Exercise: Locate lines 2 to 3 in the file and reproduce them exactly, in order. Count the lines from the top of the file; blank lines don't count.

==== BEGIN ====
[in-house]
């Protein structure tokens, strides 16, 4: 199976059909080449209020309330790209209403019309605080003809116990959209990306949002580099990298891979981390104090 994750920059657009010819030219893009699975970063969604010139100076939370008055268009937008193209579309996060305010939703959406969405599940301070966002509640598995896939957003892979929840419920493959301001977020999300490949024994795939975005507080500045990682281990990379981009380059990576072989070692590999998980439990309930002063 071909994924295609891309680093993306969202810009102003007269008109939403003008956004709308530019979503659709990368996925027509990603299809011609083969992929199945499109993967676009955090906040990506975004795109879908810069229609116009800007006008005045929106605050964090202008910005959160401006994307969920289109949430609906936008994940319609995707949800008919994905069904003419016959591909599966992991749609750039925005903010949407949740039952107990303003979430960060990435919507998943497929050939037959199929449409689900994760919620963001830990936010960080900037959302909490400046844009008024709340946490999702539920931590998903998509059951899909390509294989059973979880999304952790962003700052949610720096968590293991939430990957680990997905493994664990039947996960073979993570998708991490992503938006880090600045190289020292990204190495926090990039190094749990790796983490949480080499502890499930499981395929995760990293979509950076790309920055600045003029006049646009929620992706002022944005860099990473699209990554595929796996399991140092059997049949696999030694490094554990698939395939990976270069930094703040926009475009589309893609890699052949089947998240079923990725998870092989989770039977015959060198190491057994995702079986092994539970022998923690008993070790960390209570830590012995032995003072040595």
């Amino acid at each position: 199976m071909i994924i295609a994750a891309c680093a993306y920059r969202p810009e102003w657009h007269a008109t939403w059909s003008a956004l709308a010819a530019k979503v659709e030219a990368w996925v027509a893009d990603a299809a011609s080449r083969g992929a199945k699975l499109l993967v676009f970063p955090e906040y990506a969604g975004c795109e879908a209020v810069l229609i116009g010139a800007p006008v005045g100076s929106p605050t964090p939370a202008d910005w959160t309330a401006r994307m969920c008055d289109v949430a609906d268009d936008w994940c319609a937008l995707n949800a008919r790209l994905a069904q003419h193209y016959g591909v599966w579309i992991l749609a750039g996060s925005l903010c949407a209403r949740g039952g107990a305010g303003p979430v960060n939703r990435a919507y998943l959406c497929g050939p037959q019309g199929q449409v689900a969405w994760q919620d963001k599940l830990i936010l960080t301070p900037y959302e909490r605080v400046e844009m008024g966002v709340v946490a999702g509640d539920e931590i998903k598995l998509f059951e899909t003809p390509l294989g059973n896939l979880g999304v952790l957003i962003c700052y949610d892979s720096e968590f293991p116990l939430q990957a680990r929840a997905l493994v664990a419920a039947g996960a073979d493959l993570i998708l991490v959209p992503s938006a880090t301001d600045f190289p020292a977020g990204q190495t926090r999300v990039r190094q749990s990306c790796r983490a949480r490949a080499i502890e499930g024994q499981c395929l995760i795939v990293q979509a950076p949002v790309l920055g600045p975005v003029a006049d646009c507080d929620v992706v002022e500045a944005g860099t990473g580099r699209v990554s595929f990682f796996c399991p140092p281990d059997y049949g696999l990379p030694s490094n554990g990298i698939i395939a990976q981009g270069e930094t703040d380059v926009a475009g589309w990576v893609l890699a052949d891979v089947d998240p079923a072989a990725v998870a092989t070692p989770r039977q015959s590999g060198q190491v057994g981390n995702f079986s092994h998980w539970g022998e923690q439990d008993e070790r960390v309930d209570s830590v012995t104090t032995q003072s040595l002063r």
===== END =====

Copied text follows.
């Protein structure tokens, strides 16, 4: 199976059909080449209020309330790209209403019309605080003809116990959209990306949002580099990298891979981390104090 994750920059657009010819030219893009699975970063969604010139100076939370008055268009937008193209579309996060305010939703959406969405599940301070966002509640598995896939957003892979929840419920493959301001977020999300490949024994795939975005507080500045990682281990990379981009380059990576072989070692590999998980439990309930002063 071909994924295609891309680093993306969202810009102003007269008109939403003008956004709308530019979503659709990368996925027509990603299809011609083969992929199945499109993967676009955090906040990506975004795109879908810069229609116009800007006008005045929106605050964090202008910005959160401006994307969920289109949430609906936008994940319609995707949800008919994905069904003419016959591909599966992991749609750039925005903010949407949740039952107990303003979430960060990435919507998943497929050939037959199929449409689900994760919620963001830990936010960080900037959302909490400046844009008024709340946490999702539920931590998903998509059951899909390509294989059973979880999304952790962003700052949610720096968590293991939430990957680990997905493994664990039947996960073979993570998708991490992503938006880090600045190289020292990204190495926090990039190094749990790796983490949480080499502890499930499981395929995760990293979509950076790309920055600045003029006049646009929620992706002022944005860099990473699209990554595929796996399991140092059997049949696999030694490094554990698939395939990976270069930094703040926009475009589309893609890699052949089947998240079923990725998870092989989770039977015959060198190491057994995702079986092994539970022998923690008993070790960390209570830590012995032995003072040595």
């Amino acid at each position: 199976m071909i994924i295609a994750a891309c680093a993306y920059r969202p810009e102003w657009h007269a008109t939403w059909s003008a956004l709308a010819a530019k979503v659709e030219a990368w996925v027509a893009d990603a299809a011609s080449r083969g992929a199945k699975l499109l993967v676009f970063p955090e906040y990506a969604g975004c795109e879908a209020v810069l229609i116009g010139a800007p006008v005045g100076s929106p605050t964090p939370a202008d910005w959160t309330a401006r994307m969920c008055d289109v949430a609906d268009d936008w994940c319609a937008l995707n949800a008919r790209l994905a069904q003419h193209y016959g591909v599966w579309i992991l749609a750039g996060s925005l903010c949407a209403r949740g039952g107990a305010g303003p979430v960060n939703r990435a919507y998943l959406c497929g050939p037959q019309g199929q449409v689900a969405w994760q919620d963001k599940l830990i936010l960080t301070p900037y959302e909490r605080v400046e844009m008024g966002v709340v946490a999702g509640d539920e931590i998903k598995l998509f059951e899909t003809p390509l294989g059973n896939l979880g999304v952790l957003i962003c700052y949610d892979s720096e968590f293991p116990l939430q990957a680990r929840a997905l493994v664990a419920a039947g996960a073979d493959l993570i998708l991490v959209p992503s938006a880090t301001d600045f190289p020292a977020g990204q190495t926090r999300v990039r190094q749990s990306c790796r983490a949480r490949a080499i502890e499930g024994q499981c395929l995760i795939v990293q979509a950076p949002v790309l920055g600045p975005v003029a006049d646009c507080d929620v992706v002022e500045a944005g860099t990473g580099r699209v990554s595929f990682f796996c399991p140092p281990d059997y049949g696999l990379p030694s490094n554990g990298i698939i395939a990976q981009g270069e930094t703040d380059v926009a475009g589309w990576v893609l890699a052949d891979v089947d998240p079923a072989a990725v998870a092989t070692p989770r039977q015959s590999g060198q190491v057994g981390n995702f079986s092994h998980w539970g022998e923690q439990d008993e070790r960390v309930d209570s830590v012995t104090t032995q003072s040595l002063r």